Dexter Palmer (Version Control)
If the best performer is generating ten times as much impact as an average performer, they shouldn’t necessarily get ten times the reward, but I’d wager they should get at least five times the reward.180 If you’re adopting a system like this, the only way to stay within budget is to give smaller rewards to the poorer performers, or even the average ones. That won’t feel good initially, but take comfort in knowing that you’ve now given your best people a reason to stay with you, and everyone else a reason to aim higher.
Laszlo Bock (Work Rules!: Insights from Inside Google That Will Transform How You Live and Lead)
But coming together for meals is about more than what studies show best equip children to be well balanced (although we care about their flourishing). It is about imitating Jesus, who initiates his people into the family by a regular gathering around the Lord’s Table. As parents, we are seeking to show our children that our end goal for them is a Wedding Feast, not Esau’s scarfed, lonely meal.
Russell D. Moore (The Storm-Tossed Family: How the Cross Reshapes the Home)
If an adult is married to an abusive spouse, divorce is a sensible solution. Yet, there is normal grief in the decision-making to sever the relationship. Longing for the positive times with the former spouse is balanced against knowing the destructiveness of abuse. Similarly, if a partner callously abandons an adult, grief is normal. Even though the partner may have lacked qualities like loyalty, commitment, or sensitivity, the degree of felt pain is not initially measured by the worthiness of the partner. Only after grieving do people start to realize that their partner’s abandonment might be a bit of luck! The legal and emotional ties of children to their birthparents are similar to marriage. Even though their parents may have abandoned, abused, or neglected them, children will not calibrate their love or longing by the worthiness of their lost parents. Methods that are most successful for grieving children do not emphasize parent replacement, especially in the beginning of placement. Parents who acknowledge that their children are still missing and loving their former parents affirm their children. Parents do not shame their children in any way for their devotion. Instead, parents say that it sounds like the children loved that previous parent the best they could. Sometimes questions give parents a sense of the degree of resolution that a child has about their loss. Examples are, “Did you have a chance to say goodbye? Are you still thinking that you will move back? What might happen so that you could go back?” It helps to ease children into bonding when parents say that they will be giving their children all the love they need, and that children can still care for birthparents or former foster parents. Parents can give matter-of-fact information that all children need someone to love them day-to-day, even if children want to be in another home.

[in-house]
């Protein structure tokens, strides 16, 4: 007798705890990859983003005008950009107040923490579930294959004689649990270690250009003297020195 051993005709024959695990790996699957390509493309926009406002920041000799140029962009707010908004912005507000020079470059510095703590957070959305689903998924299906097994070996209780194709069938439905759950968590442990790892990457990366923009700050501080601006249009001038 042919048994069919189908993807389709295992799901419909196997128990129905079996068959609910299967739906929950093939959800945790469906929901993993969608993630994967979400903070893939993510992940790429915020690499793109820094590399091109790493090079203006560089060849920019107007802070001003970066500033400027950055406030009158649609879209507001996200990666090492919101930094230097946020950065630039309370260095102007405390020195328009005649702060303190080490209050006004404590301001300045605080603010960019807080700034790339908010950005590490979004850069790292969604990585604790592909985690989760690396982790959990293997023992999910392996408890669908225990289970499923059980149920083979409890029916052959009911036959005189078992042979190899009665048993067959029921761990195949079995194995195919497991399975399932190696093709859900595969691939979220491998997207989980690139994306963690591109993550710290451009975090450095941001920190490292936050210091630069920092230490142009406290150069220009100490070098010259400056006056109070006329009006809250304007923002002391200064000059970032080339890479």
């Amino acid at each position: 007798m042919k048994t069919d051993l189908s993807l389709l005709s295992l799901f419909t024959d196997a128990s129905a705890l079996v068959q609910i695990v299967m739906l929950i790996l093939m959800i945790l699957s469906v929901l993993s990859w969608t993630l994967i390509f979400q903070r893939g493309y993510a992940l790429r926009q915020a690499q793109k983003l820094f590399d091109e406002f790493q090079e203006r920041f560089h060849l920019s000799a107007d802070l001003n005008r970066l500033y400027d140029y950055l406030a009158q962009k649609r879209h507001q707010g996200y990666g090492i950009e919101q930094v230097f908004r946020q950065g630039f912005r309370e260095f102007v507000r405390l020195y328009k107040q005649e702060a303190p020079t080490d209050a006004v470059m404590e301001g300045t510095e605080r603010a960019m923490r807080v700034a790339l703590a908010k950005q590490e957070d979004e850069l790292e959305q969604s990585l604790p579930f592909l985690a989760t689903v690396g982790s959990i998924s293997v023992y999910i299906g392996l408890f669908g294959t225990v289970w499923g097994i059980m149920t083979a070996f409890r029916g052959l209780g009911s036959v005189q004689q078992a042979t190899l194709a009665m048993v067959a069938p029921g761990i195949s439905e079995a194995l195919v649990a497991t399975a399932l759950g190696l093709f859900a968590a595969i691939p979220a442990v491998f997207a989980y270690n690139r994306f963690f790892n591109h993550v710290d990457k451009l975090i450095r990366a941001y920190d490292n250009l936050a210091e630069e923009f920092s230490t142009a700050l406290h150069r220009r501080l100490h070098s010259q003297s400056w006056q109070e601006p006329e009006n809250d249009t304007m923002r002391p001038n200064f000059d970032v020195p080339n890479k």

Deborah D. Gray (Attaching in Adoption: Practical Tools for Today's Parents)
End June 2012 In response to Dr. Arius’ questions for his research, I wrote: Dr. A.S., As always it is a delight to receive your emails. I’ll be more than happy to answer your questions. I’ll respond to them one at a time. Please bear with me if my answers are lengthy at times. If I veer off into a tangent, please feel free to eliminate or edit my response. I’m eager to find out the results your research will yield when you are done with the survey. I’m ready to begin. Question one: * In “Initiation,” you said that as far as you can remember, even as a baby, you disliked your father. What was it that you didn’t like about the man? Did he have a certain smell that repelled you or something conscious or subconscious that blocked your connection towards him? Answers: Although I cannot provide you with definitive answers, I’ll do my best to remember how I felt when I was with my dad. a) Mr. S.S. Foong was a heavy smoker since the day I was born. I presume as a baby, the cigarette smell on his person repelled me. His aggressively loud booming voice did nothing to my gentle ears, either. Although he never shouted at me when I was a child, his stern demeanor deterred me from wanting to be near him. Moreover, his angry reprimands toward his subordinates when they had done nothing wrong challenged my respect for the man I called Father. b) Maybe unconsciously I was imbued with a glamorized portrayal of the “ideal” family from western magazines, movies, and periodicals of the mid-20th century. I wanted a father whom I could look up to: a strong, kind man who understands the needs of his family and children. But this was a Hollywood invention. It doesn’t exist, or it exists empirically in a small sector of the global population. c) Since my dad was seldom at home (he was with his mistress and their children), it was difficult to have a loving relationship with the man, especially when he roared and rebuked me for my effeminate behavior over which I had no control. I was simply being who I was. His negative criticisms damaged my ego badly. d) I could not relate to his air of superiority toward my mother. I resented that aspect of my father. I swore to myself that I would not grow up to be like my old man.